A1414 Glücksburg, 701C-class supply ship
A1416 Nienburg, 701A-class supply ship
A1426 Tegernsee, 703-class fuel transport ship
A1427 Westensee, 703-class fuel transport ship
A1429 Eifel, 766-class fuel transport ship
A1436 Odenwald, 760-class ammunition transport ship
A1443 Rhön, 704A-class fuel transport ship
A1451 Wangerooge, 722C-class ocean going tug
A1457 Helgoland, 720A-class salvage tug
Y848 Wotan, maintenance ship
1993 to 2002
On 1 October 1993, a restructuring took effect, which took into account the changed military situation in the Baltic Sea. Whilst the two land forces commands remained in place, the two headquarters of the naval and air forces were deactivated. The Interim Combined Air Operations Centre 1 (ICAOC 1) in Karup took the place of COMAIRBALTAP. The two national naval commanders were placed directly under COMBALTAP as Admiral Danish Fleet (AdmDanFleet) and Commander German Fleet (COMGERFLEET).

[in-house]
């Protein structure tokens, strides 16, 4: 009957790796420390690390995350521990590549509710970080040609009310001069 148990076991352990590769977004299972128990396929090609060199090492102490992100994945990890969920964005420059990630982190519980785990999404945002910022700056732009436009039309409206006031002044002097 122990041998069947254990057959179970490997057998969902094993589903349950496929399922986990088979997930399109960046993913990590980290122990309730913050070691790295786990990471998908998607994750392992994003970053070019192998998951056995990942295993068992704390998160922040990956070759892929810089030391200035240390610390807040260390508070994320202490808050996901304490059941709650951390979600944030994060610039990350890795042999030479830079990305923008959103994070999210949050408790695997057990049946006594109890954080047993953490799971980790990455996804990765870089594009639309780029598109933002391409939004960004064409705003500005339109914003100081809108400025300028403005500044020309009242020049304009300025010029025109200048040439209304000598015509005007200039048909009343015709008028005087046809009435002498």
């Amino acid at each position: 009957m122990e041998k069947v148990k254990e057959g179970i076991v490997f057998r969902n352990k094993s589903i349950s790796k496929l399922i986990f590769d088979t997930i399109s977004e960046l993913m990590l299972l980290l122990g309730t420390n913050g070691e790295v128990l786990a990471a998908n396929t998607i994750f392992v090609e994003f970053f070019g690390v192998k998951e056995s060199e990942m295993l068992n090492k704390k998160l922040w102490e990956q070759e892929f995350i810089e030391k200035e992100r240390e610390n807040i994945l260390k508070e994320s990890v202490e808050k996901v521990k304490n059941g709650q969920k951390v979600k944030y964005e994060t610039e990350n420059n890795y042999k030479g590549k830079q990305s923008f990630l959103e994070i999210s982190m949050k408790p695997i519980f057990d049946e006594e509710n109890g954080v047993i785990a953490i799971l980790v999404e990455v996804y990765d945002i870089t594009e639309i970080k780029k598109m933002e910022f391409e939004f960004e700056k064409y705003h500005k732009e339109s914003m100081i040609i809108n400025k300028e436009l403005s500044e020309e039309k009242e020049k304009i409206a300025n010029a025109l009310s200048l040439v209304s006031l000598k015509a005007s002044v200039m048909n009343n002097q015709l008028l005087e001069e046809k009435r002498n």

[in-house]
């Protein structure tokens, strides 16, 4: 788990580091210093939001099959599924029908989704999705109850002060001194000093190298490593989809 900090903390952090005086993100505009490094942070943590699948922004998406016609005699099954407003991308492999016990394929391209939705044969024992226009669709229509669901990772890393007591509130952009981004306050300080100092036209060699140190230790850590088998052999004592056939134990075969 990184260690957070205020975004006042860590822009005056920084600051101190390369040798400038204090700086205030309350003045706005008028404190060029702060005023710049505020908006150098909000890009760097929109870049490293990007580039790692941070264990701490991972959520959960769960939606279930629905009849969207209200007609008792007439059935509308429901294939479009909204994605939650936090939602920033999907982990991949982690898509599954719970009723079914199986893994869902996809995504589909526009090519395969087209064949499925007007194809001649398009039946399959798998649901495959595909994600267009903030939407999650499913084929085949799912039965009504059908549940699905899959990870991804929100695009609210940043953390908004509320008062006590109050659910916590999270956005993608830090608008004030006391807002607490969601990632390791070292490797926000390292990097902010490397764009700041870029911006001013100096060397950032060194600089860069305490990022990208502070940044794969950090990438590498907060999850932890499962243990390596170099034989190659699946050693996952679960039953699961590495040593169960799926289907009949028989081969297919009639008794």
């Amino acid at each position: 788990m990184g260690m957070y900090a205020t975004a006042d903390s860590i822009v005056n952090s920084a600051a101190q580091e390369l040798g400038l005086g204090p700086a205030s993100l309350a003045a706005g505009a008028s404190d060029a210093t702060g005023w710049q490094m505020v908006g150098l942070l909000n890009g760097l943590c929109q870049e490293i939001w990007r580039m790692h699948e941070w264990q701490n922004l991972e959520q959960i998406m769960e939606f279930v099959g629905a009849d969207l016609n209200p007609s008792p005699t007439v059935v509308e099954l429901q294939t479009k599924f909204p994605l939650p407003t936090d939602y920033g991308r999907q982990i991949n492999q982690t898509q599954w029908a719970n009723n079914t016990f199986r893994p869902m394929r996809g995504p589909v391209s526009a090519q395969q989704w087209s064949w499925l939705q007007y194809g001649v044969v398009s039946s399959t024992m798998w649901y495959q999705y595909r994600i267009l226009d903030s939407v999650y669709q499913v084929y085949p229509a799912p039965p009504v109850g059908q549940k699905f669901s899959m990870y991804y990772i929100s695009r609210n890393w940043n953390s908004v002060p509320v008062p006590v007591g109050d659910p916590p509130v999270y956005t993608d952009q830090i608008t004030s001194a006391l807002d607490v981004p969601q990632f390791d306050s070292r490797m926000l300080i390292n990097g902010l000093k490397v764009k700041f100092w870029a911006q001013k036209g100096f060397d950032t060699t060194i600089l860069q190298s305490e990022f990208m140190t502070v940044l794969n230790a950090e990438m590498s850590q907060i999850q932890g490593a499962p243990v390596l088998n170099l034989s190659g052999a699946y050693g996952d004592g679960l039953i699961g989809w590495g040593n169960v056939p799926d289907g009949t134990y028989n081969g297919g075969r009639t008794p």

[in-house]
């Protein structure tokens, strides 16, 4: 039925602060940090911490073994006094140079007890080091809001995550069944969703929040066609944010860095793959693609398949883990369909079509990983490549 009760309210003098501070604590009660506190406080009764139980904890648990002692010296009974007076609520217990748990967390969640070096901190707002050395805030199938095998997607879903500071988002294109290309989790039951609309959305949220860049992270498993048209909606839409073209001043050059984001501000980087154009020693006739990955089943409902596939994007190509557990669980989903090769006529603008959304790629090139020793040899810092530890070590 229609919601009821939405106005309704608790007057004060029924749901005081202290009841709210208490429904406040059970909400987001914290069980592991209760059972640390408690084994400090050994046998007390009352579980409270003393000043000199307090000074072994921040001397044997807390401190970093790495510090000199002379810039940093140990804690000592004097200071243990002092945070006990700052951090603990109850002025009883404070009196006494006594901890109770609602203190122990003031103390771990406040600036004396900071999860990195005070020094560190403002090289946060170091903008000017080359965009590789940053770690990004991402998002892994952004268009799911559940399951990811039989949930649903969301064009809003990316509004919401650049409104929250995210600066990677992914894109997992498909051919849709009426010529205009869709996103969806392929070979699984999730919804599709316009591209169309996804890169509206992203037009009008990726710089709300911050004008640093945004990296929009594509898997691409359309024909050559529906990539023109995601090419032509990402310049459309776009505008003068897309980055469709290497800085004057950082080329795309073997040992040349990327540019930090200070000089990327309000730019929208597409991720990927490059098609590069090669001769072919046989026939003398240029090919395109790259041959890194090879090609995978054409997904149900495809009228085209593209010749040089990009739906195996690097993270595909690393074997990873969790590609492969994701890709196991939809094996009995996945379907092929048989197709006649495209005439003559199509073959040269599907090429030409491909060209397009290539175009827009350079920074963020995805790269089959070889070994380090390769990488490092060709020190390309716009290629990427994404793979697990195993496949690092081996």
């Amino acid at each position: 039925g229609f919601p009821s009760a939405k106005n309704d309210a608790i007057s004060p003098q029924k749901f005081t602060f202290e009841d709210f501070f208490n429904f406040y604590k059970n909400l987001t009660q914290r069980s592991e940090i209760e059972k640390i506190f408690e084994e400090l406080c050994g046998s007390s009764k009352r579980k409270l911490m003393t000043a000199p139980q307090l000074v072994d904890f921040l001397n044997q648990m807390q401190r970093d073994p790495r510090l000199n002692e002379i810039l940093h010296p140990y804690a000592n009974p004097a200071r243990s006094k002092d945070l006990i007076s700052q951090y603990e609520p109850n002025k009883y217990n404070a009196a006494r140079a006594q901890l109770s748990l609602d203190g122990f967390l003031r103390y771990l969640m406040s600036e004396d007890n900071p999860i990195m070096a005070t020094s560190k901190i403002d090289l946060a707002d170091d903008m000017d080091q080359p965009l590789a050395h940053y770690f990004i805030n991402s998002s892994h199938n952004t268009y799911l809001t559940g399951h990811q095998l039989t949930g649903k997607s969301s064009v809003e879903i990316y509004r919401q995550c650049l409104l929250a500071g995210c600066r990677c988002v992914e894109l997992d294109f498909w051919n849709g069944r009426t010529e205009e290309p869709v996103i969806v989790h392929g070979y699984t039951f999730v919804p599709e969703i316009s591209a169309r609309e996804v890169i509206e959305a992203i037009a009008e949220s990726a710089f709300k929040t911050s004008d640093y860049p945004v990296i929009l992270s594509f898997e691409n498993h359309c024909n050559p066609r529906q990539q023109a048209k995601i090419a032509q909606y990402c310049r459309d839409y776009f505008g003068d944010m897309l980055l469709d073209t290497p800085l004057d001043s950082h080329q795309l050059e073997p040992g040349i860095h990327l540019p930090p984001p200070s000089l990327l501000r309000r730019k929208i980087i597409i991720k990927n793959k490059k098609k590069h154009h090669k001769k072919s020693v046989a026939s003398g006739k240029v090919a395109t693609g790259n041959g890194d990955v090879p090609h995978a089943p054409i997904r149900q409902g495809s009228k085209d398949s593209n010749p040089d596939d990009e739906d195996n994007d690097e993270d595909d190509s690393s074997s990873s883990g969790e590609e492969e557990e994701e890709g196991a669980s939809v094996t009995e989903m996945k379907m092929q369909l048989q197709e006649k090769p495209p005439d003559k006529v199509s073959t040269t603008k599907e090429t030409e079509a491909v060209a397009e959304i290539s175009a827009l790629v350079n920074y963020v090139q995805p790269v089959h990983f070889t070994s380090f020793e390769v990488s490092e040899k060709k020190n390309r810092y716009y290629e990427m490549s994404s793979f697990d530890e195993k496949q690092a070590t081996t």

^Brian Wanstall; Luftverteidigung im Ostseeraum - Dänemark bewacht die Meerengen; in: Interavia 12-1982, S. 1297ff
^Gen. Lyng: "If the 9th Infantry Division is reduced or disbanded we will need other reinforcements," said Gen Lyng. "The Soviets would be able to concentrate a substantial number of divisions against the 6th Panzergrenadier Division and the Jutland Division and we would have no division behind them. The UKMF is very good but it only has 14 tanks, it is only a brigade and we need a division." 1990 Complete Edition of Jane's Defence Weekly page 850.
Peter Monte, Die Rolle der Marine der Bundesrepublik Deutschland in der Verteidigungsplanung für Mittel- und Nordeuropa von den 50er Jahren bis zur Wende 1989/90; in: Werner Rahn (Hrsg.), Deutsche Marinen im Wandel, S. 565 ff.. München 2005. ISBN3-486-57674-7
Norbert Rath; Headquarter Allied Forces Baltic Approaches (HQ BALTAP); in Marineforum 4-1997, S. 3ff.
Thomas-Durell Young, Command in NATO After the Cold War: Alliance, National and Multinational Considerations